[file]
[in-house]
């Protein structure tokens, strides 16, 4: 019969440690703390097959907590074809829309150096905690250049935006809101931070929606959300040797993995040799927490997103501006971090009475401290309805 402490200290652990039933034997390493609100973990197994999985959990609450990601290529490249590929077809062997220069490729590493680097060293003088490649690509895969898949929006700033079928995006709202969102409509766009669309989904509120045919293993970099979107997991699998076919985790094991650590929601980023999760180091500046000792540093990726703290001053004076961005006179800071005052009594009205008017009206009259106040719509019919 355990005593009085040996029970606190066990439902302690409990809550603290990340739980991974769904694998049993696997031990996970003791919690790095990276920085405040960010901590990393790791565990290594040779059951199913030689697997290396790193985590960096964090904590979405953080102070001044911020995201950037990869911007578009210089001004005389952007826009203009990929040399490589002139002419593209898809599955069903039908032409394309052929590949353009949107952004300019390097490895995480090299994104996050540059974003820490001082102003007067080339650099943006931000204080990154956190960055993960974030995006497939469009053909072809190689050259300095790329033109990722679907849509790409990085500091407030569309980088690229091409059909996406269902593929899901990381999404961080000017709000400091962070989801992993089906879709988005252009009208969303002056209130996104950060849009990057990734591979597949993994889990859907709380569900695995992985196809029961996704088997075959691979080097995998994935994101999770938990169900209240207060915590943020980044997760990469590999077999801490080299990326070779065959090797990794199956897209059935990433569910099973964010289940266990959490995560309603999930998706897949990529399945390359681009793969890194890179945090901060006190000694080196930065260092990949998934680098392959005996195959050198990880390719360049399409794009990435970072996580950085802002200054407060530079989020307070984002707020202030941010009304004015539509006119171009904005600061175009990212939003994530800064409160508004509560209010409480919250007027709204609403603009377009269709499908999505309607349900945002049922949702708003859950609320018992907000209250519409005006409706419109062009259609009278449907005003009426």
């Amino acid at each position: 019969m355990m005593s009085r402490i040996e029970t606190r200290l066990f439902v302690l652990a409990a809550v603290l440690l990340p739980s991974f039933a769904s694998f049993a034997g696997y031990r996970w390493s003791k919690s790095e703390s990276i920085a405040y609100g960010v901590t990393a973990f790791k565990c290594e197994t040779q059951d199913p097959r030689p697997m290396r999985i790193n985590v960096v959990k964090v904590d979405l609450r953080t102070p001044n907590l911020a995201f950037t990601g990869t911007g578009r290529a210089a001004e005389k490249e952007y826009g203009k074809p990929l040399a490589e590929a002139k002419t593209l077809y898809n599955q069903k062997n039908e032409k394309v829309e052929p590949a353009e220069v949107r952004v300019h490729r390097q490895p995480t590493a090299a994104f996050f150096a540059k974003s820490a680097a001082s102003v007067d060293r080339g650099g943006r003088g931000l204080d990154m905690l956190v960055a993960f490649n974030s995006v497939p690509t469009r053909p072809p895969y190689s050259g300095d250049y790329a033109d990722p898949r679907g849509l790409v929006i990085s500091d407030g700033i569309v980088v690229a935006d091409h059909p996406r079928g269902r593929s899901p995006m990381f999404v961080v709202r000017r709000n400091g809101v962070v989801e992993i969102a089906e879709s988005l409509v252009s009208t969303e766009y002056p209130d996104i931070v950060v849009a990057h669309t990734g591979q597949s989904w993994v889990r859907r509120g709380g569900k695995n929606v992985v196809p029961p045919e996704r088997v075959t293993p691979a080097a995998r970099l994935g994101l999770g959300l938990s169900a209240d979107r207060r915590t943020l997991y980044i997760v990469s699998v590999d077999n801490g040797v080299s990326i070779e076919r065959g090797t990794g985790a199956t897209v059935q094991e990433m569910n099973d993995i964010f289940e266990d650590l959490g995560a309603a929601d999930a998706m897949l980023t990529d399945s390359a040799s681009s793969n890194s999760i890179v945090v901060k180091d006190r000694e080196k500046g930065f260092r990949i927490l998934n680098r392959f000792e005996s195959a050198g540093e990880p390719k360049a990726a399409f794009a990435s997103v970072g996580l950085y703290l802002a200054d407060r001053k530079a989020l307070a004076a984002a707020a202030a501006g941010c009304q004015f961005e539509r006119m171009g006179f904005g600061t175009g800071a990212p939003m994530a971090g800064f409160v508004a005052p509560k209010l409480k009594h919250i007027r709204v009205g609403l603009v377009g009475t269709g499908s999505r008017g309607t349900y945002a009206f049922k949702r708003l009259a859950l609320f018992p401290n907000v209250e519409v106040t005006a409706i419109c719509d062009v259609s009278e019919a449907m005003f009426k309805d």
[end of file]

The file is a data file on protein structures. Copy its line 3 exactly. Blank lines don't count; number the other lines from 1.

């Amino acid at each position: 019969m355990m005593s009085r402490i040996e029970t606190r200290l066990f439902v302690l652990a409990a809550v603290l440690l990340p739980s991974f039933a769904s694998f049993a034997g696997y031990r996970w390493s003791k919690s790095e703390s990276i920085a405040y609100g960010v901590t990393a973990f790791k565990c290594e197994t040779q059951d199913p097959r030689p697997m290396r999985i790193n985590v960096v959990k964090v904590d979405l609450r953080t102070p001044n907590l911020a995201f950037t990601g990869t911007g578009r290529a210089a001004e005389k490249e952007y826009g203009k074809p990929l040399a490589e590929a002139k002419t593209l077809y898809n599955q069903k062997n039908e032409k394309v829309e052929p590949a353009e220069v949107r952004v300019h490729r390097q490895p995480t590493a090299a994104f996050f150096a540059k974003s820490a680097a001082s102003v007067d060293r080339g650099g943006r003088g931000l204080d990154m905690l956190v960055a993960f490649n974030s995006v497939p690509t469009r053909p072809p895969y190689s050259g300095d250049y790329a033109d990722p898949r679907g849509l790409v929006i990085s500091d407030g700033i569309v980088v690229a935006d091409h059909p996406r079928g269902r593929s899901p995006m990381f999404v961080v709202r000017r709000n400091g809101v962070v989801e992993i969102a089906e879709s988005l409509v252009s009208t969303e766009y002056p209130d996104i931070v950060v849009a990057h669309t990734g591979q597949s989904w993994v889990r859907r509120g709380g569900k695995n929606v992985v196809p029961p045919e996704r088997v075959t293993p691979a080097a995998r970099l994935g994101l999770g959300l938990s169900a209240d979107r207060r915590t943020l997991y980044i997760v990469s699998v590999d077999n801490g040797v080299s990326i070779e076919r065959g090797t990794g985790a199956t897209v059935q094991e990433m569910n099973d993995i964010f289940e266990d650590l959490g995560a309603a929601d999930a998706m897949l980023t990529d399945s390359a040799s681009s793969n890194s999760i890179v945090v901060k180091d006190r000694e080196k500046g930065f260092r990949i927490l998934n680098r392959f000792e005996s195959a050198g540093e990880p390719k360049a990726a399409f794009a990435s997103v970072g996580l950085y703290l802002a200054d407060r001053k530079a989020l307070a004076a984002a707020a202030a501006g941010c009304q004015f961005e539509r006119m171009g006179f904005g600061t175009g800071a990212p939003m994530a971090g800064f409160v508004a005052p509560k209010l409480k009594h919250i007027r709204v009205g609403l603009v377009g009475t269709g499908s999505r008017g309607t349900y945002a009206f049922k949702r708003l009259a859950l609320f018992p401290n907000v209250e519409v106040t005006a409706i419109c719509d062009v259609s009278e019919a449907m005003f009426k309805d």